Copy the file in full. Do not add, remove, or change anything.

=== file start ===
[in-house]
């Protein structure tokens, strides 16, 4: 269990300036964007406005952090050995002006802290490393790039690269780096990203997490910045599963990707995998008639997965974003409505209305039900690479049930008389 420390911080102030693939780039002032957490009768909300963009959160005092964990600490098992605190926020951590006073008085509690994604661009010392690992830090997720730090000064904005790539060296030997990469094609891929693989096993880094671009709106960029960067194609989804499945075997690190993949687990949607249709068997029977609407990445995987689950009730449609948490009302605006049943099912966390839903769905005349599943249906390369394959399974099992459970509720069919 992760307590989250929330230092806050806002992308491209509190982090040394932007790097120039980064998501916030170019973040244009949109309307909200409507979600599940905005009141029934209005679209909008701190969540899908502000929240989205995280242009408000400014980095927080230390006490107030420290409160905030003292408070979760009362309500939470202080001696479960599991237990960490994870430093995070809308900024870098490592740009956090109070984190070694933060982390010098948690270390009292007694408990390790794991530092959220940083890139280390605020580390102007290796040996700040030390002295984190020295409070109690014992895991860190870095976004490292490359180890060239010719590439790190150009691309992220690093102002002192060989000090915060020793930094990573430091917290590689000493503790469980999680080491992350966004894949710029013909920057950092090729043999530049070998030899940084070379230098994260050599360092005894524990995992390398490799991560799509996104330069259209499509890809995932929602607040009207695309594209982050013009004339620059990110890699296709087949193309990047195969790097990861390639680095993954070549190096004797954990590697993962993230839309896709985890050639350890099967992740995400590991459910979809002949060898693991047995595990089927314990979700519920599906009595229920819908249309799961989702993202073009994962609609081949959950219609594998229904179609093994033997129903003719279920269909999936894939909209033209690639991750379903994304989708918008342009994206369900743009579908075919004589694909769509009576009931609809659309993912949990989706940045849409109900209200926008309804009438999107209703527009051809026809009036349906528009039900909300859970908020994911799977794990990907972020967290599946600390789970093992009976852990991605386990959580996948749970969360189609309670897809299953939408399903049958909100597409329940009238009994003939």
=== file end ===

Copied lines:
[in-house]
């Protein structure tokens, strides 16, 4: 269990300036964007406005952090050995002006802290490393790039690269780096990203997490910045599963990707995998008639997965974003409505209305039900690479049930008389 420390911080102030693939780039002032957490009768909300963009959160005092964990600490098992605190926020951590006073008085509690994604661009010392690992830090997720730090000064904005790539060296030997990469094609891929693989096993880094671009709106960029960067194609989804499945075997690190993949687990949607249709068997029977609407990445995987689950009730449609948490009302605006049943099912966390839903769905005349599943249906390369394959399974099992459970509720069919 992760307590989250929330230092806050806002992308491209509190982090040394932007790097120039980064998501916030170019973040244009949109309307909200409507979600599940905005009141029934209005679209909008701190969540899908502000929240989205995280242009408000400014980095927080230390006490107030420290409160905030003292408070979760009362309500939470202080001696479960599991237990960490994870430093995070809308900024870098490592740009956090109070984190070694933060982390010098948690270390009292007694408990390790794991530092959220940083890139280390605020580390102007290796040996700040030390002295984190020295409070109690014992895991860190870095976004490292490359180890060239010719590439790190150009691309992220690093102002002192060989000090915060020793930094990573430091917290590689000493503790469980999680080491992350966004894949710029013909920057950092090729043999530049070998030899940084070379230098994260050599360092005894524990995992390398490799991560799509996104330069259209499509890809995932929602607040009207695309594209982050013009004339620059990110890699296709087949193309990047195969790097990861390639680095993954070549190096004797954990590697993962993230839309896709985890050639350890099967992740995400590991459910979809002949060898693991047995595990089927314990979700519920599906009595229920819908249309799961989702993202073009994962609609081949959950219609594998229904179609093994033997129903003719279920269909999936894939909209033209690639991750379903994304989708918008342009994206369900743009579908075919004589694909769509009576009931609809659309993912949990989706940045849409109900209200926008309804009438999107209703527009051809026809009036349906528009039900909300859970908020994911799977794990990907972020967290599946600390789970093992009976852990991605386990959580996948749970969360189609309670897809299953939408399903049958909100597409329940009238009994003939």